Is Christianity a cult?

Is Christianity a cult?

I often come across a complaint non-Christians have about the church: it brainwashes people. Many see the church as being the same as a cult, forcing people to believe things. For those who see themselves as enlightened and free thinkers, equating the church to a cult explains why so many people would hold to views that seem odd and outdated to the wider world.

Let’s think a little about this. Cults control their members and force them to believe certain things. In most classic cults, those who are on the inside are prevented from leaving either physically or through threats to their families or reputations. There is no room for dissent or other opinions. Cults are headed up by leaders who have ultimate control and power over those who are lower down in the organisation. It is a terrible thing to be caught in a cult; I have met a variety of people who have come out of that kind of environment incredibly hurt and confused.

Christianity is not like that at all. Let’s unpack why:

  1. The authority lies in the Bible, not in the leaders. Christian teaching is explaining and applying what God has told us already in the Bible. A good sermon is not one where a strong leader says, in essence, “this is what I say, and you need to trust me and believe it”. A good sermon is one where the preacher says, in essence, “look at what the Bible says here, and see that it makes sense”. Even the leaders in a church are subject to what the Bible says; there is no person who decides what is right and wrong.
  1. You are free to ask questions. This is really important. If the Bible is true, and Jesus is really the only way to God, we should be unafraid of questions. The Bible is full of calls for us to consider the world and think about it; Jesus does this often in his teaching, as does Paul in his letters. There are wisdom books in the Old Testament that encourage us to consider the big issues of meaning, sex and suffering and think about them. Christians don’t need to worry that the latest scientific or archaeological discovery will destroy their faith. Anyone can ask questions and see if it makes sense.
  1. Anyone is free to leave a church. Of course, no church wants to see people leave. But joining a church is a voluntary act and leaving is allowable. Should someone change their mind about the gospel, I would hope that the members of that church and their leaders would speak to them about it and pray with them. But there is no coercion. We want people to love God with all their heart, soul and mind, not because someone is forcing them to remain where they do not want to be.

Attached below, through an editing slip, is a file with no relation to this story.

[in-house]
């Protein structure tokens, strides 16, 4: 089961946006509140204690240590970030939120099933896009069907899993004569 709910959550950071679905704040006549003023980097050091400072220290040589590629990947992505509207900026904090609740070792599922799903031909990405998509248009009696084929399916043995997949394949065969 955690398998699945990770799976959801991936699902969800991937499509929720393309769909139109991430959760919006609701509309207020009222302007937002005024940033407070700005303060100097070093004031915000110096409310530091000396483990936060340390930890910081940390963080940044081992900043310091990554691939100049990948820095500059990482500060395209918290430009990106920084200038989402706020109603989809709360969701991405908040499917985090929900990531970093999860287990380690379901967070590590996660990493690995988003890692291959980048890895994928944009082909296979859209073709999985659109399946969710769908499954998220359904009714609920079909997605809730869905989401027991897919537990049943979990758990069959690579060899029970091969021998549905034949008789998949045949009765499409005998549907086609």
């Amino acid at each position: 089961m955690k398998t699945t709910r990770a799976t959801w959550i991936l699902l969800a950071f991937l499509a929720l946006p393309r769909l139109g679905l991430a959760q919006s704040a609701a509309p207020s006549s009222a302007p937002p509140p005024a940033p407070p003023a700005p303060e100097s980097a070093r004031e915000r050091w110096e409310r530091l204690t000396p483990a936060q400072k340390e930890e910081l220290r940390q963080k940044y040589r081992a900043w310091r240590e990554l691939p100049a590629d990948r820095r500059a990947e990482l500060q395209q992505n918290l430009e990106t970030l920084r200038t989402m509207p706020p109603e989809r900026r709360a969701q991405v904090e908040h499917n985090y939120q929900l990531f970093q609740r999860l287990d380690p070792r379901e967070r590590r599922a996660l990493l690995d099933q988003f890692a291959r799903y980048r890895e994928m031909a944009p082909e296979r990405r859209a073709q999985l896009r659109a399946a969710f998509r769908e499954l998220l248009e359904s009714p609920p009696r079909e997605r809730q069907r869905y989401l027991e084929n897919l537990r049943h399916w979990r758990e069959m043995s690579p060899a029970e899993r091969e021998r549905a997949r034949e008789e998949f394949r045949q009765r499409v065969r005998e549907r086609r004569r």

1. There is teaching, but it is not brainwashing. Christians teach one another in their churches and schools, including their kids. Sometimes this is referred to as brainwashing by outsiders. It is not; as with other teaching from the Bible, all involved are encouraged to think about it, to engage their minds, not just to absorb it and believe it. There is no such thing as a neutral situation for children. Disney is trying to mould their thinking, as is Instagram, as is the worldview presented by their friends. The church is open with teaching what is important to God; so many other sources are closer to brainwashing, subtly influencing children rather than asking them to consider what they are learning.

Christianity is not a cult. You are free to ask questions; if it is true, there is no need to restrict questions or fear them. Cultures influenced by Christianity tend to be open when it comes to religious freedom. You are free to explore other options, for Christians are convinced the Bible is true and stands up to questioning. Instead, you should be wary of religions that do not permit questioning or religious freedom; if they are convinced their faith is true, why are they forcing people to believe certain things and not ask questions?